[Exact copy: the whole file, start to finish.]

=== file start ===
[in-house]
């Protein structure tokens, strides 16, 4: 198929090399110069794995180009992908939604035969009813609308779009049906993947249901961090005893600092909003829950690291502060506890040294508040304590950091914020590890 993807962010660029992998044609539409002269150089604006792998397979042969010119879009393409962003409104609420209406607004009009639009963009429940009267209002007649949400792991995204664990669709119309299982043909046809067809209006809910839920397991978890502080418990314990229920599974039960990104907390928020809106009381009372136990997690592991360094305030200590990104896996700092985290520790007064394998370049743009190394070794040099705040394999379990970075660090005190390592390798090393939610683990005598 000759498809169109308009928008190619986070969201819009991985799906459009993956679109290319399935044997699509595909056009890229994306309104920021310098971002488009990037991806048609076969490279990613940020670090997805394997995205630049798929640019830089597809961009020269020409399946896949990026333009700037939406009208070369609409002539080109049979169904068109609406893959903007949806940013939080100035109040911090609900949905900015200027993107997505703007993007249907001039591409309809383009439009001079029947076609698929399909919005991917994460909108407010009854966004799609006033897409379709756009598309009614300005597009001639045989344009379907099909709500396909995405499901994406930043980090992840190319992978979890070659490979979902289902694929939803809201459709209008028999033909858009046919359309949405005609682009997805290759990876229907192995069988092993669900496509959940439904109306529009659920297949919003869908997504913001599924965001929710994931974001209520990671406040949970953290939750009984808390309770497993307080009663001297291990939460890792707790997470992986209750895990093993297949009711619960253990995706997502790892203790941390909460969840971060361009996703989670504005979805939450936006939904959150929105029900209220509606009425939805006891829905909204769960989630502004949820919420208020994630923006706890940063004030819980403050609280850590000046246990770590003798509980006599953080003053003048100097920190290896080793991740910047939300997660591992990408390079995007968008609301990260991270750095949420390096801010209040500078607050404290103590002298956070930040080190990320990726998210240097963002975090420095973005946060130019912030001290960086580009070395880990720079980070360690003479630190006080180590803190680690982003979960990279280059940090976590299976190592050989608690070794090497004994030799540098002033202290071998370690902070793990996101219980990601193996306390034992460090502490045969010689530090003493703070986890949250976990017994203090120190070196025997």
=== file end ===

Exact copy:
[in-house]
């Protein structure tokens, strides 16, 4: 198929090399110069794995180009992908939604035969009813609308779009049906993947249901961090005893600092909003829950690291502060506890040294508040304590950091914020590890 993807962010660029992998044609539409002269150089604006792998397979042969010119879009393409962003409104609420209406607004009009639009963009429940009267209002007649949400792991995204664990669709119309299982043909046809067809209006809910839920397991978890502080418990314990229920599974039960990104907390928020809106009381009372136990997690592991360094305030200590990104896996700092985290520790007064394998370049743009190394070794040099705040394999379990970075660090005190390592390798090393939610683990005598 000759498809169109308009928008190619986070969201819009991985799906459009993956679109290319399935044997699509595909056009890229994306309104920021310098971002488009990037991806048609076969490279990613940020670090997805394997995205630049798929640019830089597809961009020269020409399946896949990026333009700037939406009208070369609409002539080109049979169904068109609406893959903007949806940013939080100035109040911090609900949905900015200027993107997505703007993007249907001039591409309809383009439009001079029947076609698929399909919005991917994460909108407010009854966004799609006033897409379709756009598309009614300005597009001639045989344009379907099909709500396909995405499901994406930043980090992840190319992978979890070659490979979902289902694929939803809201459709209008028999033909858009046919359309949405005609682009997805290759990876229907192995069988092993669900496509959940439904109306529009659920297949919003869908997504913001599924965001929710994931974001209520990671406040949970953290939750009984808390309770497993307080009663001297291990939460890792707790997470992986209750895990093993297949009711619960253990995706997502790892203790941390909460969840971060361009996703989670504005979805939450936006939904959150929105029900209220509606009425939805006891829905909204769960989630502004949820919420208020994630923006706890940063004030819980403050609280850590000046246990770590003798509980006599953080003053003048100097920190290896080793991740910047939300997660591992990408390079995007968008609301990260991270750095949420390096801010209040500078607050404290103590002298956070930040080190990320990726998210240097963002975090420095973005946060130019912030001290960086580009070395880990720079980070360690003479630190006080180590803190680690982003979960990279280059940090976590299976190592050989608690070794090497004994030799540098002033202290071998370690902070793990996101219980990601193996306390034992460090502490045969010689530090003493703070986890949250976990017994203090120190070196025997």